The wheels of justice have always turned slowly. This is especially so with civil cases, such as personal injury lawsuits, due to the fact that our Court system, rightly or wrongly, prioritizes criminal and family matters over civil cases when it comes to scheduling trials.
The pandemic compounded this problem.
It used to take, on average, 3 – 5 years for a civil case to work its way through the Court system. Pandemic related Court backlogs have increased this by 2 years (to 5 – 7 years).
That means insurance companies are holding onto money that they will ultimately pay out to injured people for an additional 2 years.
Delay benefits the insurance companies because they are required to pay very little, if any, interest on the money that they eventually pay out to injured people. They, for example, are only obligated to pay 1.3% interest on damages for pain and suffering and no interest on most our other damages as they typically related to future losses such as income loss or medical care that are not subject to interest.
Meanwhile, the insurance companies invest these funds while cases work through the Court system and receive rates of return on their investment which are significantly higher.
Here is a simple example. Assume an injured person has a claim worth $1,000,000.00. The insurance company can, based on today’s interest rates, conservatively earn at least 5% on that money with little to no risk at all. A delay in paying out that money by an additional 2 years allows the insurance company to make an extra $100,000.00 in interest on top of the money they were already making during the pre-pandemic period of delay which, based on a typical delay of 3 – 5 years was already anywhere between $150,000.00 - $250,000.00.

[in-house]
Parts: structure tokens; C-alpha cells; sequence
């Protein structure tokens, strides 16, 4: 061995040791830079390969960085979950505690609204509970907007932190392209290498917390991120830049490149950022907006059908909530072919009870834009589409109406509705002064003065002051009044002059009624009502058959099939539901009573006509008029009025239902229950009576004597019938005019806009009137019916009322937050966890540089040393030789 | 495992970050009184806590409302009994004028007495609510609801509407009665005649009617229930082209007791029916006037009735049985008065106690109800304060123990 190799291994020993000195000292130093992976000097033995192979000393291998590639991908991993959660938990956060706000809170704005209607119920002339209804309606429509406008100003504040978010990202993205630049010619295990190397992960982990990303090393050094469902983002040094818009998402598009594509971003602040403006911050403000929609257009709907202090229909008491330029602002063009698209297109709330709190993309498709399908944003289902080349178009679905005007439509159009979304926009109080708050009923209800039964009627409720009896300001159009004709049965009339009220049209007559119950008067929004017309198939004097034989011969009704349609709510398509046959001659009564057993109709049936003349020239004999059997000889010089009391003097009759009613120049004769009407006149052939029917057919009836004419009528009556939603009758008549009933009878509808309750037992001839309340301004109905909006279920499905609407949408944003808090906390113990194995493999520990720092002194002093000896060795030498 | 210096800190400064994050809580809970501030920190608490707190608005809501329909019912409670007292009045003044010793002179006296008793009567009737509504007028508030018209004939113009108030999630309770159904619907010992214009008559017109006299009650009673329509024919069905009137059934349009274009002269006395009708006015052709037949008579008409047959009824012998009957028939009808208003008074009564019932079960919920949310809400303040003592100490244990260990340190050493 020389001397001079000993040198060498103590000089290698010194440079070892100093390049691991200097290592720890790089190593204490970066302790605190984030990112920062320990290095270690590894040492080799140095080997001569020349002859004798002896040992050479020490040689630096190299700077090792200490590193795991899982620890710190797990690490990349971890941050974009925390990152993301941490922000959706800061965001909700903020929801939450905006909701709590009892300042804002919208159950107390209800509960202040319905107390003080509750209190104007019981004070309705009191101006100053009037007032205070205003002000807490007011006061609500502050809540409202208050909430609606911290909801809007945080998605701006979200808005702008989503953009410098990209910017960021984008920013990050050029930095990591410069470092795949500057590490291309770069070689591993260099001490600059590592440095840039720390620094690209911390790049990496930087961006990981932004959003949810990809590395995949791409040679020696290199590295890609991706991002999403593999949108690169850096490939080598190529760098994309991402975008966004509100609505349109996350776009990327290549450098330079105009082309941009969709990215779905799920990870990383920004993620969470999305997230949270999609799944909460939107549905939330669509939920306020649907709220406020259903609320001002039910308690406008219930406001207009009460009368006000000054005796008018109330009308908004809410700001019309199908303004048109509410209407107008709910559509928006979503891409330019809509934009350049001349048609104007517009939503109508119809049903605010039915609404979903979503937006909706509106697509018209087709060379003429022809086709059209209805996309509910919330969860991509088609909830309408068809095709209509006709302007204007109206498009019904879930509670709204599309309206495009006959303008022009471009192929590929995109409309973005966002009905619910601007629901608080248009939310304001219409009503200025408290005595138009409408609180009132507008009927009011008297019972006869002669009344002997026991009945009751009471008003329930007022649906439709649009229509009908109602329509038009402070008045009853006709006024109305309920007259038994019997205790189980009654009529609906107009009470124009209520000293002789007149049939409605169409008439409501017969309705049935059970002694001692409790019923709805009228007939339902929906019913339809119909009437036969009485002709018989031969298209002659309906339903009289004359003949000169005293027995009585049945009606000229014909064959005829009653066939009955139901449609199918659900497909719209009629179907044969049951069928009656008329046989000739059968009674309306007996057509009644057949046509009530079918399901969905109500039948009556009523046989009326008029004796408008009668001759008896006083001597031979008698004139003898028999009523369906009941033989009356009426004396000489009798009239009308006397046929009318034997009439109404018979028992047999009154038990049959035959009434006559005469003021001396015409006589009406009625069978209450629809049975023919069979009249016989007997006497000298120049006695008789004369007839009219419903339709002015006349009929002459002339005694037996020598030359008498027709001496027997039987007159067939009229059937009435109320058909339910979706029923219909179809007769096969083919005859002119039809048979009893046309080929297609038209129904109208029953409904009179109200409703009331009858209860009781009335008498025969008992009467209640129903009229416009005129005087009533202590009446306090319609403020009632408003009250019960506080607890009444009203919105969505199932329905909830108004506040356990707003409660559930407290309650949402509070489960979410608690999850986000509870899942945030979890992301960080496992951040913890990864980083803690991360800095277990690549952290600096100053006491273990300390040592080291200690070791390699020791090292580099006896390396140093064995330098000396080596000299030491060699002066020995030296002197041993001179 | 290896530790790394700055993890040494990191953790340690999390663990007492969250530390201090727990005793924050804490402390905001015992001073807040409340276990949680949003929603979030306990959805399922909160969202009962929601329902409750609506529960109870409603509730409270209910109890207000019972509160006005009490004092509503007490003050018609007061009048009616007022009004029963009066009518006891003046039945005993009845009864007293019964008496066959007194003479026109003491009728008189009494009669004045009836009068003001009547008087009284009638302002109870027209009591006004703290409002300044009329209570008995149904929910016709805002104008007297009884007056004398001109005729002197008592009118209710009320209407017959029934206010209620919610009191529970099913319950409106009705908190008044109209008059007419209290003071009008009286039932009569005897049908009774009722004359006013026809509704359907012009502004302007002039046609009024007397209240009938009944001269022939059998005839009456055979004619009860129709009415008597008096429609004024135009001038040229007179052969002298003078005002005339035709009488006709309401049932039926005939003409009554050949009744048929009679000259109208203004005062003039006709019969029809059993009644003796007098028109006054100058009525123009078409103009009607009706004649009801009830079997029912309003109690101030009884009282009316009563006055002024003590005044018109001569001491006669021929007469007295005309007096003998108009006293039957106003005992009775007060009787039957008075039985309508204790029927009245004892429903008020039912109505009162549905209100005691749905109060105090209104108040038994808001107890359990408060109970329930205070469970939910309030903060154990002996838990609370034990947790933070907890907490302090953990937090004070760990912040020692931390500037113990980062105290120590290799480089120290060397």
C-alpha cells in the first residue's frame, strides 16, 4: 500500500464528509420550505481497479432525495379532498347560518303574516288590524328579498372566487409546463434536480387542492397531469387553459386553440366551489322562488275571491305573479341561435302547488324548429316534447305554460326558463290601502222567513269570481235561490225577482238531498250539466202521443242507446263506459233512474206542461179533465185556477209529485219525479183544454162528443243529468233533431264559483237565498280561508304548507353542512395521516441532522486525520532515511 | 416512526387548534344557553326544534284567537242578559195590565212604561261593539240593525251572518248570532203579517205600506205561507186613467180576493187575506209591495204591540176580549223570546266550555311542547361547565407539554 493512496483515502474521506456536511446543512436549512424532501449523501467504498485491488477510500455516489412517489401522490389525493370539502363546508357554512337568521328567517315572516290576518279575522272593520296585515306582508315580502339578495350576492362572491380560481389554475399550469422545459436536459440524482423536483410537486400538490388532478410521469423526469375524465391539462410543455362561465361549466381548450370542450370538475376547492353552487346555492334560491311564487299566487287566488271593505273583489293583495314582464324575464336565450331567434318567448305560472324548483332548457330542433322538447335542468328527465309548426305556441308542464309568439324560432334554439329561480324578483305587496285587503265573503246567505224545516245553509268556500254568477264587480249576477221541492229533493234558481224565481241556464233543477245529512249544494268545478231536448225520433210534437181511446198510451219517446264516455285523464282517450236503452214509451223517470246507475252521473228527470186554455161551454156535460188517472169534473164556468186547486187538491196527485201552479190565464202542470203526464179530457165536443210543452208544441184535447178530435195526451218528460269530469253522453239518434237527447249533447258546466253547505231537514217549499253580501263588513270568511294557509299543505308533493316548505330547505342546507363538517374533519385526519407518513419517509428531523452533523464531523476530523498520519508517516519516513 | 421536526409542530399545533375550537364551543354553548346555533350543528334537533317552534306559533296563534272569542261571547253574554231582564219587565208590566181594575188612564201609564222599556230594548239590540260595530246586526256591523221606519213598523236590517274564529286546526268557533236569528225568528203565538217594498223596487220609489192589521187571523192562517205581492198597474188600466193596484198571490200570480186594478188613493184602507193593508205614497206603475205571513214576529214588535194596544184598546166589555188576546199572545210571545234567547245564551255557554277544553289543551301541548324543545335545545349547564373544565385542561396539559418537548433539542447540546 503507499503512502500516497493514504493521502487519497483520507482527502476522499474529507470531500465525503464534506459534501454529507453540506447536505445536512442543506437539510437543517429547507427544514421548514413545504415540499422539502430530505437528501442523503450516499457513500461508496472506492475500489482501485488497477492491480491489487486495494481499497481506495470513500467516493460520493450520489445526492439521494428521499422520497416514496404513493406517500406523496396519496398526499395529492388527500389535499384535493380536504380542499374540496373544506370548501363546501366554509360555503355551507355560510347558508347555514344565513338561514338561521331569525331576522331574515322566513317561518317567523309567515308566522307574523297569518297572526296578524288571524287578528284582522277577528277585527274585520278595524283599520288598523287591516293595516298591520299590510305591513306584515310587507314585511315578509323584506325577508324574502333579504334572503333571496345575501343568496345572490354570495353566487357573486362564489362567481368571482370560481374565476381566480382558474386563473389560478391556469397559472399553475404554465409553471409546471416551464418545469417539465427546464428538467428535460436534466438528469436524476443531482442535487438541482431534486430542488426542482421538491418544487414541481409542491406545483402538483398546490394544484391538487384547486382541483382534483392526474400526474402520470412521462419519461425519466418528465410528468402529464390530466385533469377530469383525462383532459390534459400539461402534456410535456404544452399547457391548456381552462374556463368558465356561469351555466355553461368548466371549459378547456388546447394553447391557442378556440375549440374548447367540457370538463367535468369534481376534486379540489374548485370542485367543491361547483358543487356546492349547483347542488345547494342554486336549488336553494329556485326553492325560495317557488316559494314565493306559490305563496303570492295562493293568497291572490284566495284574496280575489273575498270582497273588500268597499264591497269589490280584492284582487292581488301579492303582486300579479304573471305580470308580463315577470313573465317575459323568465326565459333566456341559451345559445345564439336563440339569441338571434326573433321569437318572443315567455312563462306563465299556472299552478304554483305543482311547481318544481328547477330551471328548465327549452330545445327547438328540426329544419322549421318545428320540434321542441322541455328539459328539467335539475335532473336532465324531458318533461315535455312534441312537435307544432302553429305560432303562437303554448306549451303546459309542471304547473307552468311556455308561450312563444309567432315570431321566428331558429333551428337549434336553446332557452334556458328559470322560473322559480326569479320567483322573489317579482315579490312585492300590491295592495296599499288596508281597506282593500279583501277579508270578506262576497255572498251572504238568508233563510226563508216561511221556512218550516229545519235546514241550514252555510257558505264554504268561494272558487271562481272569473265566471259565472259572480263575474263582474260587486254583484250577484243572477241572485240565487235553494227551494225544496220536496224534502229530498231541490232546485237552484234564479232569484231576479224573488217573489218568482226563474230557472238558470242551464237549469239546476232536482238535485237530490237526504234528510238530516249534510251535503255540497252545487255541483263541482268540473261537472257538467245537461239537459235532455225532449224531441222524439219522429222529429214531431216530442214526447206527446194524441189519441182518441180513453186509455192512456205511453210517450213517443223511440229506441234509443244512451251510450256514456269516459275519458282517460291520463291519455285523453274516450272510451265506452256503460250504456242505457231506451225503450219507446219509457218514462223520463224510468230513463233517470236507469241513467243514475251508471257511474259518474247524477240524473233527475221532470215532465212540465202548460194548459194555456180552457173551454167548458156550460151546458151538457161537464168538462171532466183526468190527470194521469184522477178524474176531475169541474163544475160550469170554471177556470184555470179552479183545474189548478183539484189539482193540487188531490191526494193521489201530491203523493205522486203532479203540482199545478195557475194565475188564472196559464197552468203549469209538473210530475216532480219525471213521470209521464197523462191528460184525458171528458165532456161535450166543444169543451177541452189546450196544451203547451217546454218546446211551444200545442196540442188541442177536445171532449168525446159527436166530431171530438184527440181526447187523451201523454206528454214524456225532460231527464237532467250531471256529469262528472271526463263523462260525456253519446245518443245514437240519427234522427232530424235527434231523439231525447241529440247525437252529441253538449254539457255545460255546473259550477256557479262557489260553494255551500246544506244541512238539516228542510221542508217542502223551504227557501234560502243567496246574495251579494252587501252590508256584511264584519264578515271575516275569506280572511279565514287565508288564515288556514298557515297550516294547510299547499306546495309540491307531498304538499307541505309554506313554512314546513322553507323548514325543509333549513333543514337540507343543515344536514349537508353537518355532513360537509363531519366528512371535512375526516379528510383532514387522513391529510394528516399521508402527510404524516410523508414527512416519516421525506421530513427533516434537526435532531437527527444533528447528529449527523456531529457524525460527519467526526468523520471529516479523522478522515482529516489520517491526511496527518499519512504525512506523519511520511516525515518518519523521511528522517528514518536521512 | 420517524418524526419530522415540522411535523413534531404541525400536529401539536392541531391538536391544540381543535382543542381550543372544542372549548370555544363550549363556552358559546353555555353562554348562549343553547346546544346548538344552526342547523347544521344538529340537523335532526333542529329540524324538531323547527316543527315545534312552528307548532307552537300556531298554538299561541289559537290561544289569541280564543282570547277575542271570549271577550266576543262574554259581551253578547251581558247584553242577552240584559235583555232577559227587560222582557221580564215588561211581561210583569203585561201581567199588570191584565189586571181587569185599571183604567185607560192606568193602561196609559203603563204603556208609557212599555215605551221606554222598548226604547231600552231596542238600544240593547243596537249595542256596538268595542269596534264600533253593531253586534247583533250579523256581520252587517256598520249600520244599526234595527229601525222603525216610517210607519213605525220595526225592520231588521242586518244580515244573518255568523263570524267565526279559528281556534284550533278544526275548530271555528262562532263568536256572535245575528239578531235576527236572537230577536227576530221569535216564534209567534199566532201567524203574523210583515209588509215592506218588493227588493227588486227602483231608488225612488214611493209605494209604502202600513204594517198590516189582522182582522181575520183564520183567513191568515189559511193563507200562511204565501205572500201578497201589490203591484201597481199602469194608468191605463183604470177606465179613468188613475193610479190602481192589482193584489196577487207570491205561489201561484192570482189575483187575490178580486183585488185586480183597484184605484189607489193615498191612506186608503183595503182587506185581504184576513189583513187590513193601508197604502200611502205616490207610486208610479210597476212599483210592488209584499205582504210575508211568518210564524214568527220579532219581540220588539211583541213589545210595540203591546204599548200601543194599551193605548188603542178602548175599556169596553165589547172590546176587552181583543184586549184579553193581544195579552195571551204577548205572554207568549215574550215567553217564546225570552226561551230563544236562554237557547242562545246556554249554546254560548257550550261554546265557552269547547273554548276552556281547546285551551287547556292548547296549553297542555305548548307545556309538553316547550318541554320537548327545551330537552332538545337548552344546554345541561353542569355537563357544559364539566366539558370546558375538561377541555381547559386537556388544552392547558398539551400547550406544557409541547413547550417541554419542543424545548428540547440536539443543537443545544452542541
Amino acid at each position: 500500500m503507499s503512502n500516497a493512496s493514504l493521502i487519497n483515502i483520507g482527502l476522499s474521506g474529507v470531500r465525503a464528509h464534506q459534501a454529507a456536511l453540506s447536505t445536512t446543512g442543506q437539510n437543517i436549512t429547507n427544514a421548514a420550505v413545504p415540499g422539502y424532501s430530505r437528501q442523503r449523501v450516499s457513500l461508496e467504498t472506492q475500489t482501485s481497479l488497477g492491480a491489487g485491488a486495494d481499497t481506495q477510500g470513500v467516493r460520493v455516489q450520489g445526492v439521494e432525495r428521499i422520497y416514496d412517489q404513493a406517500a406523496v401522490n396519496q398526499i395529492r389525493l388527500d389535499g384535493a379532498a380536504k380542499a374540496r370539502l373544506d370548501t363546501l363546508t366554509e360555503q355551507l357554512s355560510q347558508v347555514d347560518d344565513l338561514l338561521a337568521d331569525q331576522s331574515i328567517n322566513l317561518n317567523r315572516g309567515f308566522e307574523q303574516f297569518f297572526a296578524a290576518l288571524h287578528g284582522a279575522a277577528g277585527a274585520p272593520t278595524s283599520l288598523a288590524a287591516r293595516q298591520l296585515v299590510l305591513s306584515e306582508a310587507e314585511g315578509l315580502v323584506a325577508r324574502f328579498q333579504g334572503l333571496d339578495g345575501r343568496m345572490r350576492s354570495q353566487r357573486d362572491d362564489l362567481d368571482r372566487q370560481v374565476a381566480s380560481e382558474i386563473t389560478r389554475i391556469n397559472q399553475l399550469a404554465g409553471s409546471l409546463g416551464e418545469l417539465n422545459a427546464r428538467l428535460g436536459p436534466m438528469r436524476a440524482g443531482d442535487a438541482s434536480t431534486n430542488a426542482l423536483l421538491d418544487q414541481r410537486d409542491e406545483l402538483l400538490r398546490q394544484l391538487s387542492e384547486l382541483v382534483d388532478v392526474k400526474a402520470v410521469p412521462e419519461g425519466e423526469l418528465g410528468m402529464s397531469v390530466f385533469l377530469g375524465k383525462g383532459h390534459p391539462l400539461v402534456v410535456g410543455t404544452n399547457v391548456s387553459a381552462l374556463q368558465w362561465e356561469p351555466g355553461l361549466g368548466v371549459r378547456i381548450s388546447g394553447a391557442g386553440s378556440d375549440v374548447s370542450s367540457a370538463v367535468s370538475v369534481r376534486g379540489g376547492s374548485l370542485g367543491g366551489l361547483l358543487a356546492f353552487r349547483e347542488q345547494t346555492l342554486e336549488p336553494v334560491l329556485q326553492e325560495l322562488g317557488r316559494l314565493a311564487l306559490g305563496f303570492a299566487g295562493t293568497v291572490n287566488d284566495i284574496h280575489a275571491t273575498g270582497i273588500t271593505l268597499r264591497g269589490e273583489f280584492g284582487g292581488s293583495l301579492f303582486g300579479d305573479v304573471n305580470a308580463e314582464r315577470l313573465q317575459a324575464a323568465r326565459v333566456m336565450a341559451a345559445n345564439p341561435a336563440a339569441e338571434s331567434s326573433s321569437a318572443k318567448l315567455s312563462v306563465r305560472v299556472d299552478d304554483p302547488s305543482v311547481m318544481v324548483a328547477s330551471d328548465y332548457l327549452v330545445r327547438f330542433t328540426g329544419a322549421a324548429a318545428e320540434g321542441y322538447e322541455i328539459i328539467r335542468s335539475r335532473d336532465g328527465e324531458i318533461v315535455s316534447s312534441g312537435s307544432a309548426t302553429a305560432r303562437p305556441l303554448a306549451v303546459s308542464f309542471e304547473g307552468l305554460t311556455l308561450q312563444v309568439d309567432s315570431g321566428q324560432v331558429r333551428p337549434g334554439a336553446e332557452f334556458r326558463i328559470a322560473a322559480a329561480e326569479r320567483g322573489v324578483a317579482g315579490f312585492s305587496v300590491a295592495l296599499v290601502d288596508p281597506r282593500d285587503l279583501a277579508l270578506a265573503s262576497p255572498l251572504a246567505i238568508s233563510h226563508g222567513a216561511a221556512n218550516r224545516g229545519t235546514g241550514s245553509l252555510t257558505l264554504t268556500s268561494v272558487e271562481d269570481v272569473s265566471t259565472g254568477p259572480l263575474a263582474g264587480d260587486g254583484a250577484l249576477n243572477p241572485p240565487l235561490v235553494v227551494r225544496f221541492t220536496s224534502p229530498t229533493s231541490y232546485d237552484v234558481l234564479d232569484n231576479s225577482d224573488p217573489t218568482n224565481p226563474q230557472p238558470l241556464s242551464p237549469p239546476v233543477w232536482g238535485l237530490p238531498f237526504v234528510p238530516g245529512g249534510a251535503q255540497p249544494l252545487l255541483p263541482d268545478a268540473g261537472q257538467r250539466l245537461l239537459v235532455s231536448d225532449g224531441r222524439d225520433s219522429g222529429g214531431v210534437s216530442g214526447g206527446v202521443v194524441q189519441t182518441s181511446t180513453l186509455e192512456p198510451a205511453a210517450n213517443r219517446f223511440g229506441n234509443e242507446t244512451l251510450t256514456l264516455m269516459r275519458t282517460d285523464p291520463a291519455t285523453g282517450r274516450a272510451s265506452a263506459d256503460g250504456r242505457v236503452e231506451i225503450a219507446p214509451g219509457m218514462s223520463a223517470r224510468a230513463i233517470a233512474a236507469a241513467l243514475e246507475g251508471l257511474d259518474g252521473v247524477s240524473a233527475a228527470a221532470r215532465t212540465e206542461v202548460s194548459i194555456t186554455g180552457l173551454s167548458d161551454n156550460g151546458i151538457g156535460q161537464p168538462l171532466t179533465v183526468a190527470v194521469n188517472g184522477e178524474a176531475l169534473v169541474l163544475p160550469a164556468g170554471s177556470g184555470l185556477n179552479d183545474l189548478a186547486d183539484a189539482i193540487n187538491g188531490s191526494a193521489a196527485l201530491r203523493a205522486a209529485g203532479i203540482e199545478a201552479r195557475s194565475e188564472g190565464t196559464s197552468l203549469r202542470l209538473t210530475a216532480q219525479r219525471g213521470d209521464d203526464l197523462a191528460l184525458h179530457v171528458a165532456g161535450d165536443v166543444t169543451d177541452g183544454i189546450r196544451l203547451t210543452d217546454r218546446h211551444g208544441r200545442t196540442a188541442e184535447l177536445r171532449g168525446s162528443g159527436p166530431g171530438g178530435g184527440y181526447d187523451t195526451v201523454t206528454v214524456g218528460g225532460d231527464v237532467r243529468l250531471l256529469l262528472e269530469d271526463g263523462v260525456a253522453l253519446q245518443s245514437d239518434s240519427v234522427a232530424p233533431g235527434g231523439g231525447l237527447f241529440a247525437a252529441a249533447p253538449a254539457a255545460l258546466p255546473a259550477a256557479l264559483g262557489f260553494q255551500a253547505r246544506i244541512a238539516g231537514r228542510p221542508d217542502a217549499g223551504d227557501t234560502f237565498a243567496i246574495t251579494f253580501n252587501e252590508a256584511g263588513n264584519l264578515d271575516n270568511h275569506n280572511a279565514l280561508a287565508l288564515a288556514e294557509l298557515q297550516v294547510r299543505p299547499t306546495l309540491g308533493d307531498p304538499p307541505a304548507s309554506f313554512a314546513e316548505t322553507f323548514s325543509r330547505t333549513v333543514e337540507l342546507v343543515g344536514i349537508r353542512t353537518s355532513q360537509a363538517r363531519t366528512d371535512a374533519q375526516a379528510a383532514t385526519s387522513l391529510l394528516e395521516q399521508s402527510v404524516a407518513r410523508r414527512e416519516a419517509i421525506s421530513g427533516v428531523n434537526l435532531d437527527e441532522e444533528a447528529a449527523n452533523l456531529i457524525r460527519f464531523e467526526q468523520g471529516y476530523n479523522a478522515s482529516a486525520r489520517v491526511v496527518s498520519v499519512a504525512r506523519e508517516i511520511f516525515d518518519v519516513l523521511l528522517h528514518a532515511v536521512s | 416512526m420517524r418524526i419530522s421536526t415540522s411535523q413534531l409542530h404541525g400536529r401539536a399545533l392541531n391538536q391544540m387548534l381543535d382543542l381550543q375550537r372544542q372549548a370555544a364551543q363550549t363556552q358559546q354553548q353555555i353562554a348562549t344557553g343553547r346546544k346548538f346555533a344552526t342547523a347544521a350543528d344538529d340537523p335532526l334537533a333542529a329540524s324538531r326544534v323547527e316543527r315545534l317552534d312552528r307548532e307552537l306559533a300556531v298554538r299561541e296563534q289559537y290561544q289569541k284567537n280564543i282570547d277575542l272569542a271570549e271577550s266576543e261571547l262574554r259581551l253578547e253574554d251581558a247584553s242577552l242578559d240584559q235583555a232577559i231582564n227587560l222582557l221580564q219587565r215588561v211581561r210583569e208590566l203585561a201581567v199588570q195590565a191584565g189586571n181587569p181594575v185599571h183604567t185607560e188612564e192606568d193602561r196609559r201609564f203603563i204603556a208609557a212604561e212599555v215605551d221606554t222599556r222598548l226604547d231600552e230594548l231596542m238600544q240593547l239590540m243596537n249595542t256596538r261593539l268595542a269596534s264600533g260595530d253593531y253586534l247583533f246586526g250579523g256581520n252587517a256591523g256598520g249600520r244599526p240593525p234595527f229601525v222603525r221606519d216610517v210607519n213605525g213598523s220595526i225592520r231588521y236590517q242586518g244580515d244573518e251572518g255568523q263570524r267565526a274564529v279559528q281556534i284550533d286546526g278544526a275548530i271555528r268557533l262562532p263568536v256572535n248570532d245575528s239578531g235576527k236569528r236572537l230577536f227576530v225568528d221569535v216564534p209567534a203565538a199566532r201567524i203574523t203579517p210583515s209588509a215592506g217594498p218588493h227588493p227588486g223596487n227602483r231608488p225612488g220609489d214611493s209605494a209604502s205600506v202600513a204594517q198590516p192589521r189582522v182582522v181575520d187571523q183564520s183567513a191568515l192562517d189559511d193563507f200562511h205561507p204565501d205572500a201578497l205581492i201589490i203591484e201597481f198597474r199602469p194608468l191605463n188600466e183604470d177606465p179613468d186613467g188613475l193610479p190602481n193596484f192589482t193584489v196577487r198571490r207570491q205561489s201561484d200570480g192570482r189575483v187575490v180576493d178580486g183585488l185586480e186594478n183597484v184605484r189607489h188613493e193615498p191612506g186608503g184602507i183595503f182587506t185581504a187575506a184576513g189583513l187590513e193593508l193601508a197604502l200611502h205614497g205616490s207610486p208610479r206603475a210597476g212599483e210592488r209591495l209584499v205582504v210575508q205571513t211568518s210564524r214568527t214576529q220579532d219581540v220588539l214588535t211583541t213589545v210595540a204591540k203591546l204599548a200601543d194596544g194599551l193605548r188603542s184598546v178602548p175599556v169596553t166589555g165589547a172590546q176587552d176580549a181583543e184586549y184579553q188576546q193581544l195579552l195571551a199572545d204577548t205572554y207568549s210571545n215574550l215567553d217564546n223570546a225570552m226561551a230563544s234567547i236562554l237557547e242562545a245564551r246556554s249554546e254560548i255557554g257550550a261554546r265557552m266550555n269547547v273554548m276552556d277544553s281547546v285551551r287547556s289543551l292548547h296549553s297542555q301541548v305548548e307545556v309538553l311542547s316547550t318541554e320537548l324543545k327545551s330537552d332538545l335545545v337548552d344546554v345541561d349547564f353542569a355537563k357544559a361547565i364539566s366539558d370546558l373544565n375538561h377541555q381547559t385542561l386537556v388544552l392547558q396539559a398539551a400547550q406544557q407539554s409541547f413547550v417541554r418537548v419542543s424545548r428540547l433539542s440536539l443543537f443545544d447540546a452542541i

This means that, from the insurance companies’ perspective, delay saves them money in terms of the real dollars that they pay out.
The insurance companies and their lawyers are well aware of this and use it to their advantage by taking steps to slow down the progress of a case to increase the period of delay and, at the same time, offering less money to victims to settle their cases early and “justifying” doing so on the basis of how long it will take for their cases to get to a trial.
There are no easy solutions to this problem. However, an experienced personal injury lawyer can implement some strategies that shorten the delay in moving a case forward and not allow the insurance companies to use delay as a means to force victims to accept a low ball settlement in order to avoid long delays.
If you have a personal injury case and are concerned that the insurance company is using delay as a tactic; Beckett may be able to help.
Published on July 27, 2023